The Big Screw Up

Poor Molly Huddle.

Heading towards the finish of the 10,000 meter finals at the World Championships in Beijing last month, Huddle thought she had the Bronze medal in the bag.

This was turning out to be her best finish ever in an international race.

Huddle led the entire field as the bell rang to signal the last of the 25 laps.   With just twenty meters left and 9,980 meters behind her, Huddle could see two runners ahead of her: Gold and Silver.In her last four strides, she started to relax: the Bronze was hers.

Or so she thought.

As Huddle raised her hands in celebration, American runner Emily Infeld leaned in toward the finish.   After the 6.2 mile run and nearly 32 minutes of effort, Huddle lost the Bronze medal by nine hundredths of a second.

Huddle’s best finish ever turned out to be a painful embarrassment.

She screwed up.  She made a mistake.

Sound familiar?

Professional athletes have their mistakes put on display for the world to see.

They could spend days and weeks watching the replay and re-living their blunder over and over again.  “Moving on” is easier said than done.  The shame can be overwhelming.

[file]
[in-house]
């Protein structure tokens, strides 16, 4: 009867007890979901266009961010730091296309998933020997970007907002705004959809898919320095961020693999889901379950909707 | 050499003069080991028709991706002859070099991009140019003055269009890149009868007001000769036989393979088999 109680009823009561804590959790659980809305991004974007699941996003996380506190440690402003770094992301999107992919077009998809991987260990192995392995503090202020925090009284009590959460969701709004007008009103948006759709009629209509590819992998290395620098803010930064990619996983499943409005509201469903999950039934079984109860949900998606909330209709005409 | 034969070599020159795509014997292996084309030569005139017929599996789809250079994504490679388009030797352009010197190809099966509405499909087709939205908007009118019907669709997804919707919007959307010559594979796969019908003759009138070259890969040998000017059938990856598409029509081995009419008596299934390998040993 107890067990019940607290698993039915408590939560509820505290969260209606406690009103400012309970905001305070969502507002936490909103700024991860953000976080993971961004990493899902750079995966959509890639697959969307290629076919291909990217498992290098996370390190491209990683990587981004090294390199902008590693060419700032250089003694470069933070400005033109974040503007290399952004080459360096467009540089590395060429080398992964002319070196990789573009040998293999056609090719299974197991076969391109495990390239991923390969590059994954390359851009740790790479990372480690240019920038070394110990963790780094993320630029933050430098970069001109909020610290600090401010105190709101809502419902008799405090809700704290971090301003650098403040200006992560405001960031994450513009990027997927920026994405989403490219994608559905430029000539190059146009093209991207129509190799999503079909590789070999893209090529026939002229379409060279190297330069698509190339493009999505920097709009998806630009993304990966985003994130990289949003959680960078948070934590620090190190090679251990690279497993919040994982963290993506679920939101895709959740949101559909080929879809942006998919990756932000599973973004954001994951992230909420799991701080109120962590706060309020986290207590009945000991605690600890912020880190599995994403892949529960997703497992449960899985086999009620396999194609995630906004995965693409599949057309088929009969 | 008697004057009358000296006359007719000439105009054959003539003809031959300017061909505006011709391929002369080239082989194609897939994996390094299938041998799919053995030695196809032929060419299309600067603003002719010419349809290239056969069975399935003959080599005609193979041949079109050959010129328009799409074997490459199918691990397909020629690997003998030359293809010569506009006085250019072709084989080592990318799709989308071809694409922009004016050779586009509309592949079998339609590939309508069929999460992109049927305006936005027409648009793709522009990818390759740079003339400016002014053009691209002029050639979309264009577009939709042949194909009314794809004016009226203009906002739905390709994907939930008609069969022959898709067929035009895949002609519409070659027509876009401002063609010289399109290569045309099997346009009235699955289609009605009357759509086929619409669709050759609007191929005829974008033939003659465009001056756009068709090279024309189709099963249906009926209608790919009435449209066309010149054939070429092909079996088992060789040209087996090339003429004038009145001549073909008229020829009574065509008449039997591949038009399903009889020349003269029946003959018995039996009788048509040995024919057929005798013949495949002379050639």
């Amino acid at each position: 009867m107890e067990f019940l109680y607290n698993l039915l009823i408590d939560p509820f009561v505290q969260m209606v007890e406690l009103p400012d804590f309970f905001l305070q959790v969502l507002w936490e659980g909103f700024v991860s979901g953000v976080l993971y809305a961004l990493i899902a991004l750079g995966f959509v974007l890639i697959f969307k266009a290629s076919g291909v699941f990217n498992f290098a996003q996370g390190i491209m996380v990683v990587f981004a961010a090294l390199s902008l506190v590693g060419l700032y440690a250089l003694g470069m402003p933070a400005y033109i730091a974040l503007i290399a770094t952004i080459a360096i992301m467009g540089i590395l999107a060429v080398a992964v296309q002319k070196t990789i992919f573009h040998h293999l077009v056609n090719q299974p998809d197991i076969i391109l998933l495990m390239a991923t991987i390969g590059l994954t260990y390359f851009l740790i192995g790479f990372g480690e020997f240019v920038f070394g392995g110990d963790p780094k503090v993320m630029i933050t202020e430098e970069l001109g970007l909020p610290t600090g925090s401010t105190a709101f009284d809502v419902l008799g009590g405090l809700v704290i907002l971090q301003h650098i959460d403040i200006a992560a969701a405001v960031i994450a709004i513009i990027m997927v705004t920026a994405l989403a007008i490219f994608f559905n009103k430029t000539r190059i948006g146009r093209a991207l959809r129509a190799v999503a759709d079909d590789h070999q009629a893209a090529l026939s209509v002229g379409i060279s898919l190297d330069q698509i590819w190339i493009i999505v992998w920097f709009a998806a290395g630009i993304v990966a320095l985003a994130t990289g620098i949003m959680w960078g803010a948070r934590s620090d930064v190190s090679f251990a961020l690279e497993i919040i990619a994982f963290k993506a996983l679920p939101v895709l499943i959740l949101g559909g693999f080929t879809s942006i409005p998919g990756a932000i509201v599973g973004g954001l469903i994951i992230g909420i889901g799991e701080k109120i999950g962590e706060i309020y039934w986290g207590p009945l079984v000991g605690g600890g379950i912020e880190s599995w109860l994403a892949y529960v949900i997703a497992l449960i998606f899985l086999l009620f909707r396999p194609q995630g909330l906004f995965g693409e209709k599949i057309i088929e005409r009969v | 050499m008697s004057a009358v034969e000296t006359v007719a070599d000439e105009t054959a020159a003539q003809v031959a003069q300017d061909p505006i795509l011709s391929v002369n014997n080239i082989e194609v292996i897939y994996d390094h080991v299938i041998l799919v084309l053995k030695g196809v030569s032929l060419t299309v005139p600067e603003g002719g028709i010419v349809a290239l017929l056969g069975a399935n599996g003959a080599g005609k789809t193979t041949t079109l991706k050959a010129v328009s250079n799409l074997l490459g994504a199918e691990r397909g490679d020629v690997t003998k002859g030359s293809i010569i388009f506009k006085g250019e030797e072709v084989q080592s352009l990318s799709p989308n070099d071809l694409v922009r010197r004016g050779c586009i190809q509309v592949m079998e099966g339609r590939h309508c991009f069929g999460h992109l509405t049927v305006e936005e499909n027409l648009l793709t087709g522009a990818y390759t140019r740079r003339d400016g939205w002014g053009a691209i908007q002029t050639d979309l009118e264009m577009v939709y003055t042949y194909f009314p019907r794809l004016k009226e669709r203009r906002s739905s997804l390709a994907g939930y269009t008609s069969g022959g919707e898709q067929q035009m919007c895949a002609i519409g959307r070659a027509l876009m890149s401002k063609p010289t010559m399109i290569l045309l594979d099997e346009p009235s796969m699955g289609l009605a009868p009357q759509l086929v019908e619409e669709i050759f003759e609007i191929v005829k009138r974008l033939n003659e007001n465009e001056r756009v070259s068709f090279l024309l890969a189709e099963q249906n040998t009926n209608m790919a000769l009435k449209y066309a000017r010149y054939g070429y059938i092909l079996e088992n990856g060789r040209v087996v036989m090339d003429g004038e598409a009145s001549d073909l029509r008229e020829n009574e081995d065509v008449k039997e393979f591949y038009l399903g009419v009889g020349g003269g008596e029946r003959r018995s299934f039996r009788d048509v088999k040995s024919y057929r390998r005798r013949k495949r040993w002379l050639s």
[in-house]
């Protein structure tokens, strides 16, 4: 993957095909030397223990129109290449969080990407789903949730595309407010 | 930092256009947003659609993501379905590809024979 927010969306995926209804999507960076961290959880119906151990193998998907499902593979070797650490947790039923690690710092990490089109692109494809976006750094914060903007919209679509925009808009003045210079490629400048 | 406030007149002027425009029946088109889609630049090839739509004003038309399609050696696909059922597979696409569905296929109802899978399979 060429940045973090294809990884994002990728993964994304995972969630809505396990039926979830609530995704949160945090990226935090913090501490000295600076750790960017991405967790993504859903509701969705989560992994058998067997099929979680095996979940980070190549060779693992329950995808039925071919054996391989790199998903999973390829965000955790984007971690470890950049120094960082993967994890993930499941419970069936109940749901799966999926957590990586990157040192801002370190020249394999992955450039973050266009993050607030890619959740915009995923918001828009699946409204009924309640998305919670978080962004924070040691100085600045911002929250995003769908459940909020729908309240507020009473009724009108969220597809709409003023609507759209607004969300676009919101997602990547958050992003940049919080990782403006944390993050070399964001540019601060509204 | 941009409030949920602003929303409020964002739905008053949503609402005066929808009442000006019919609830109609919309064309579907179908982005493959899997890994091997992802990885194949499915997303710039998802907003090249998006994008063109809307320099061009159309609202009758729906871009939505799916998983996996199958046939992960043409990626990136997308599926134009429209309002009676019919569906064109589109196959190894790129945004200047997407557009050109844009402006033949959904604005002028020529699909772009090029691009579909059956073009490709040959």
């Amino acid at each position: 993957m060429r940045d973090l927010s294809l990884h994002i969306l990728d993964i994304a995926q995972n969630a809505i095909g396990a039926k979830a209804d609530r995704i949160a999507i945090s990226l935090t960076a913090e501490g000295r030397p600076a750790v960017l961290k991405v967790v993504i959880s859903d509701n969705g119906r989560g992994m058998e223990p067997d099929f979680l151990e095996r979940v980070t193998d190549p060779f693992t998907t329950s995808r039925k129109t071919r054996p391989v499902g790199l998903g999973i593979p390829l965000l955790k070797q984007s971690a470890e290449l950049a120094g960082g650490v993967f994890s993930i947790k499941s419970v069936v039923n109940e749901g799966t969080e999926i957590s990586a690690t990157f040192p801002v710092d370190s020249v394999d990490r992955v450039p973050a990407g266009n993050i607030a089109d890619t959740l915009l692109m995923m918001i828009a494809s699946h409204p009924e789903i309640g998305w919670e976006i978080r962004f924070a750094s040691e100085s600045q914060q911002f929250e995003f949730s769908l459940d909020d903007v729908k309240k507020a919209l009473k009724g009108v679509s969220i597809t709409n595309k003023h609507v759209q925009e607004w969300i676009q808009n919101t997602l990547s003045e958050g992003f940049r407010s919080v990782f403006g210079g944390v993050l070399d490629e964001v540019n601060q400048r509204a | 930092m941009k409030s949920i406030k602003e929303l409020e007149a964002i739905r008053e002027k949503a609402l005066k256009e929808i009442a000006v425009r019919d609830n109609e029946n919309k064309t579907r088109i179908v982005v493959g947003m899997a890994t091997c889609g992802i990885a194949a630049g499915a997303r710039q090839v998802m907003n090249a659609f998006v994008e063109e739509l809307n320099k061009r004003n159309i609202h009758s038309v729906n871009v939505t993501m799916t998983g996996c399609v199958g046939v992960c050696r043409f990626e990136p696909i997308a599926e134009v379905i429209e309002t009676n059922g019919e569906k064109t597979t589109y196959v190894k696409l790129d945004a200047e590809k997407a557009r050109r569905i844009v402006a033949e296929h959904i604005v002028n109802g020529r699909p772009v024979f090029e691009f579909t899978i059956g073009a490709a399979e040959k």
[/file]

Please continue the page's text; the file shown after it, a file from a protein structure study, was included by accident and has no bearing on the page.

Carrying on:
Yet, the sensible option is to put the mistake in the past, and get back to doing the work. Start training for the next race.

We all make mistakes.  Maybe not as public as Huddle’s, but mistakes nonetheless.

Last Friday at 2:10 pm, I was preparing to leave my home office to have a 3:00 pm meeting with a client.  The client site is twenty minutes away.

My cellphone rang.  It was the client’s Executive Assistant.

Are you coming to the office?  We have you down for 2 pm.  I quickly retraced the email trail.  The meeting had been scheduled for 2 pm.  I screwed up.

What was the best way to handle it?It started with directness:  to own it.  No slipperiness needed.  No excuses, justifications, etc.   I swallowed hard, and said,

I made a mistake. I’m sorry.  What can I do to make it right?  Shall I come for 2:30? Shall we reschedule? What works best for you? I’m so sorry to inconvenience you.  My next job was to learn from my blunder.  How had I converted a 2 pm meeting into a 3 pm meeting?  How could I improve my systems to avoid doing this again in the future?

Then, it was time to move on and run my next race.

How do you handle your mistakes?  How much time do you spend reviewing/learning from it?  What does it take for you to move on to the “next race”?  Join the conversation by leaving a comment below.

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